BPPA under fire over 'cash for access'

Senior politicians including two Cabinet members pulled out of evening receptions organised by Bell Pottinger Public Affairs at the Labour conference this week, PRWeek has learnt.

They did so following revelations that the firm was charging clients fixed fees to meet them.

The Lord Chancellor Lord Falconer and Stephen Timms, chief secretary to the Treasury, withdrew from the events, alongside sports minister Richard Caborn and Kevin Barron MP.

The Times published the revelations on its front page last Saturday, having obtained a leaked email from BPPA inviting clients to sign up to the events. It is thought the fee attached would be in the region of £5,000.

As delegates reflected on the speeches of Gordon Brown and Tony Blair, and wife Cherie's alleged ‘lie' gaffe, it was the BPPA story that set lobbyists' tongues wagging across the conference venues in Manchester.

Explaining the ministers' withdrawal, BPPA managing director Peter Bingle admitted to PRWeek: ‘They didn't want to be linked to the idea of cash for access.' He added that the fees were necessary to ‘offset' the various conference costs of entertaining clients.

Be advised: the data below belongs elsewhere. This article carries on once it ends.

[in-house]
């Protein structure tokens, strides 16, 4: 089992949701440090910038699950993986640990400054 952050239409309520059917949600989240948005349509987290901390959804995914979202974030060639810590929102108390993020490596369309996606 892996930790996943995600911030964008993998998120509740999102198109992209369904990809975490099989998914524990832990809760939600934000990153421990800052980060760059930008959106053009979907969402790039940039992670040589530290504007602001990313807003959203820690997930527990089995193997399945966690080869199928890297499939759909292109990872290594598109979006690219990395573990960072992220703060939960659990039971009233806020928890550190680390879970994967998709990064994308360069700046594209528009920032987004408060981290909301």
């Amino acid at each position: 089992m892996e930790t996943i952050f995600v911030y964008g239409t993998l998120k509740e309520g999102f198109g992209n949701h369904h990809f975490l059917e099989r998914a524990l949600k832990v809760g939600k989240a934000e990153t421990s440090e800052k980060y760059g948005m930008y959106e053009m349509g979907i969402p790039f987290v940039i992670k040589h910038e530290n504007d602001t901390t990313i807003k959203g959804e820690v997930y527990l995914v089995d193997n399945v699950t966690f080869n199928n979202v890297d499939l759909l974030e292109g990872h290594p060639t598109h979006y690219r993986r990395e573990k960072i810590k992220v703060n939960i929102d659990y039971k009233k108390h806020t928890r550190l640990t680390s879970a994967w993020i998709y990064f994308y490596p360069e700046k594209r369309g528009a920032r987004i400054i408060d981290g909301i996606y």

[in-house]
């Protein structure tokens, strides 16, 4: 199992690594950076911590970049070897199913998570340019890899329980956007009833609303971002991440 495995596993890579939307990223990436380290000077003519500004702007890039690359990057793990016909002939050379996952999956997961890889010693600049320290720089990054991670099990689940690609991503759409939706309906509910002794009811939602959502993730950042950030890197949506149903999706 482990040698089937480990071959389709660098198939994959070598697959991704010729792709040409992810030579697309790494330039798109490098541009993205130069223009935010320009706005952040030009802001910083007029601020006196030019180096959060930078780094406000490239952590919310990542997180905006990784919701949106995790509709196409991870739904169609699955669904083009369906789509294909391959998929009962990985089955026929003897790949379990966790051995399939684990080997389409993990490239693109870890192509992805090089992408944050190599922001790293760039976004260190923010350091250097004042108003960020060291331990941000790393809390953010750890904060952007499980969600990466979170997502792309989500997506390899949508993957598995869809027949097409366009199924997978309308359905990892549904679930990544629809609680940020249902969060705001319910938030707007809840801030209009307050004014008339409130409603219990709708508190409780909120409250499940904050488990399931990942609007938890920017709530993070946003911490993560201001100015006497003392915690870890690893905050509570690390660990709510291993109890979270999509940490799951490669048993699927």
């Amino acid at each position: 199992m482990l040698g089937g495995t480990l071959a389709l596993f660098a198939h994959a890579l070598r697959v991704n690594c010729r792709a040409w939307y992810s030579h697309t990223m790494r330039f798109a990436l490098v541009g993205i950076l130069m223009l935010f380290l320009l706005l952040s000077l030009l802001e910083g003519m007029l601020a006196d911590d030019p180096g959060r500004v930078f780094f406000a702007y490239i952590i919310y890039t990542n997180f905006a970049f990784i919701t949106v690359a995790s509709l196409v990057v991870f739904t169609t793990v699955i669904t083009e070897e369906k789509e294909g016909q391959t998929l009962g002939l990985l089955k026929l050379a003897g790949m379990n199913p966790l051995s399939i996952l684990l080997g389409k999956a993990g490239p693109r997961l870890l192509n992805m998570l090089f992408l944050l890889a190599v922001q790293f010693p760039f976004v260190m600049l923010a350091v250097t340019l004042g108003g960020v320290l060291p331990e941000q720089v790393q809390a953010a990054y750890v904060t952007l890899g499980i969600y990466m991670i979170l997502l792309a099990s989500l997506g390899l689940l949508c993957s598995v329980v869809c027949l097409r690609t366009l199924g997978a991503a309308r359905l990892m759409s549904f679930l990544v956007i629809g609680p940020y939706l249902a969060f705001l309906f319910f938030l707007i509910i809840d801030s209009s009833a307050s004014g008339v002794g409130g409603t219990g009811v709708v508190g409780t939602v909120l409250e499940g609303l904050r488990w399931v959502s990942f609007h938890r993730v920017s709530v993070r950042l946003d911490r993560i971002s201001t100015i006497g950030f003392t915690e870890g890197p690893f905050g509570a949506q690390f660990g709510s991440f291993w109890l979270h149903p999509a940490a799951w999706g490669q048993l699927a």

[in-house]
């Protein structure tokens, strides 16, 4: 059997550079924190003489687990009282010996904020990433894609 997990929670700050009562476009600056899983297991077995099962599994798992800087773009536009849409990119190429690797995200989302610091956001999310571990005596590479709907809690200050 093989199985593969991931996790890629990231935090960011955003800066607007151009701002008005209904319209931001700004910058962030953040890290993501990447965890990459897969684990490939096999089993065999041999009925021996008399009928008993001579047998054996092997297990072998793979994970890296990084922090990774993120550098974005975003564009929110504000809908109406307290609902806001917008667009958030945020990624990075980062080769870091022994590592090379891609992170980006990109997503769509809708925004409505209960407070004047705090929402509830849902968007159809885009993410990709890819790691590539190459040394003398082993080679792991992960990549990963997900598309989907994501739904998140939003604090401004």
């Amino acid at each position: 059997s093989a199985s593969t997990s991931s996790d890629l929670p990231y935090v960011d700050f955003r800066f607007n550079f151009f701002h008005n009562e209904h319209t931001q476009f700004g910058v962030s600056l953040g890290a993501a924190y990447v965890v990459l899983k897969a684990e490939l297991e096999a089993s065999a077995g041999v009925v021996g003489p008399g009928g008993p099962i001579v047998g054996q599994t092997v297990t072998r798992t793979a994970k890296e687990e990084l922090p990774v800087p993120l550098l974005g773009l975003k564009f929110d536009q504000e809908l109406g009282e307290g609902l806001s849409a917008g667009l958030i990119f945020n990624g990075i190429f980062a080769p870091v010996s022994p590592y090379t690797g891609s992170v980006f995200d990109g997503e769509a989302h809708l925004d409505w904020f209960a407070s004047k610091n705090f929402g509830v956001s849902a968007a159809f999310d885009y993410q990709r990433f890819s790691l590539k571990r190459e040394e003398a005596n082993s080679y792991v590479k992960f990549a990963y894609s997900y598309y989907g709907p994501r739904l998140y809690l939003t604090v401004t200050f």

Timms was replaced by William Hague's former press secretary Amanda Platell, and Andrew Pierce - ironically, of The Times - who is to become assistant editor at The Daily Telegraph.

It has also emerged that one of the politicians named in the email - health minister Caroline Flint - never agreed to attend a BPPA function.

The revelation is the latest ‘lobbying scandal' to damage the image of the PA industry. Although one of PA firms' main functions is to provide clients access to politicians, as well as expertise, it is a service that is provided conventionally as part of a wider contract.

Weber Shandwick director of corporate and PA Michael Prescott said: ‘It is pretty rare to come across firms packaging up lunches, drinks and receptions in a kind of "cash-for-access" way. Public perception of this industry is important.'

Others said BPPA's approach was not unique but that the agency had been ‘stupid' to send such an email. One in-house lobbyist said the email was ‘a plague on all the public affairs consultancies' houses'.

He added that it served as a ‘hurry-up call for trade bodies' such as the Association of Professional Political Consultants (APPC) to forge ‘co-operation on openness' in lobbying across in-house and consultancies. BPPA is not a member of the APPC.

On the potential fallout for the industry, PRCA public affairs committee chairman Rod Cartwright said: ‘It's a shame that people don't think about the industry as a whole but only about themselves.'

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